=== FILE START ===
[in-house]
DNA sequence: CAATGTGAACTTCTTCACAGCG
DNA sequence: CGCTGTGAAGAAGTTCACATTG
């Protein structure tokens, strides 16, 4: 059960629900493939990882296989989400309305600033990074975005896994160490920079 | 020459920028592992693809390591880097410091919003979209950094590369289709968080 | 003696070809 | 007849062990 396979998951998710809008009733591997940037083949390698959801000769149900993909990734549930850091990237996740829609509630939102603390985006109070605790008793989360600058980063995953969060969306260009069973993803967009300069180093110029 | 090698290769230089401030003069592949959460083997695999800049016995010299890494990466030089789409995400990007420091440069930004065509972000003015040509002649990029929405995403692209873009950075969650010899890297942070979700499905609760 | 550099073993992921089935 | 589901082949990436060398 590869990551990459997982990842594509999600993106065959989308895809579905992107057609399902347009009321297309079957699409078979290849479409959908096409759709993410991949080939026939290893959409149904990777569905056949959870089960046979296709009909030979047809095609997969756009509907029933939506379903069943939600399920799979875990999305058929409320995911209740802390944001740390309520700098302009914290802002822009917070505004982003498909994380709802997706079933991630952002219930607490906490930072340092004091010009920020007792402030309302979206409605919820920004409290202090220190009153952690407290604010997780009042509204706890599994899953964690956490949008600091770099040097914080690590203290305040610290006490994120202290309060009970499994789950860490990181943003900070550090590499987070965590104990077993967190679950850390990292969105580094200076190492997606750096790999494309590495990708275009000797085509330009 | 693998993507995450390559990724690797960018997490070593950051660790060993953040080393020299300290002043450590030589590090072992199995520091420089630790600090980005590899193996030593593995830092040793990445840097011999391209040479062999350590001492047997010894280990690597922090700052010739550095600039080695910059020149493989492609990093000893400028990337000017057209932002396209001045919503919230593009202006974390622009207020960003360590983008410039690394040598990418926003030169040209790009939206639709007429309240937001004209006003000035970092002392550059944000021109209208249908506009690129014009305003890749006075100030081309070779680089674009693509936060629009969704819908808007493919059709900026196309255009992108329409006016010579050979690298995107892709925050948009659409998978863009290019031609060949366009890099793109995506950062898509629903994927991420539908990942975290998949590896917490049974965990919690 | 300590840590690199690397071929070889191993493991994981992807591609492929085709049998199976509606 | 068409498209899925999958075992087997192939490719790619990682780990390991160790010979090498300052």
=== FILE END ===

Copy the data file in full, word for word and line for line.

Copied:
[in-house]
DNA sequence: CAATGTGAACTTCTTCACAGCG
DNA sequence: CGCTGTGAAGAAGTTCACATTG
């Protein structure tokens, strides 16, 4: 059960629900493939990882296989989400309305600033990074975005896994160490920079 | 020459920028592992693809390591880097410091919003979209950094590369289709968080 | 003696070809 | 007849062990 396979998951998710809008009733591997940037083949390698959801000769149900993909990734549930850091990237996740829609509630939102603390985006109070605790008793989360600058980063995953969060969306260009069973993803967009300069180093110029 | 090698290769230089401030003069592949959460083997695999800049016995010299890494990466030089789409995400990007420091440069930004065509972000003015040509002649990029929405995403692209873009950075969650010899890297942070979700499905609760 | 550099073993992921089935 | 589901082949990436060398 590869990551990459997982990842594509999600993106065959989308895809579905992107057609399902347009009321297309079957699409078979290849479409959908096409759709993410991949080939026939290893959409149904990777569905056949959870089960046979296709009909030979047809095609997969756009509907029933939506379903069943939600399920799979875990999305058929409320995911209740802390944001740390309520700098302009914290802002822009917070505004982003498909994380709802997706079933991630952002219930607490906490930072340092004091010009920020007792402030309302979206409605919820920004409290202090220190009153952690407290604010997780009042509204706890599994899953964690956490949008600091770099040097914080690590203290305040610290006490994120202290309060009970499994789950860490990181943003900070550090590499987070965590104990077993967190679950850390990292969105580094200076190492997606750096790999494309590495990708275009000797085509330009 | 693998993507995450390559990724690797960018997490070593950051660790060993953040080393020299300290002043450590030589590090072992199995520091420089630790600090980005590899193996030593593995830092040793990445840097011999391209040479062999350590001492047997010894280990690597922090700052010739550095600039080695910059020149493989492609990093000893400028990337000017057209932002396209001045919503919230593009202006974390622009207020960003360590983008410039690394040598990418926003030169040209790009939206639709007429309240937001004209006003000035970092002392550059944000021109209208249908506009690129014009305003890749006075100030081309070779680089674009693509936060629009969704819908808007493919059709900026196309255009992108329409006016010579050979690298995107892709925050948009659409998978863009290019031609060949366009890099793109995506950062898509629903994927991420539908990942975290998949590896917490049974965990919690 | 300590840590690199690397071929070889191993493991994981992807591609492929085709049998199976509606 | 068409498209899925999958075992087997192939490719790619990682780990390991160790010979090498300052």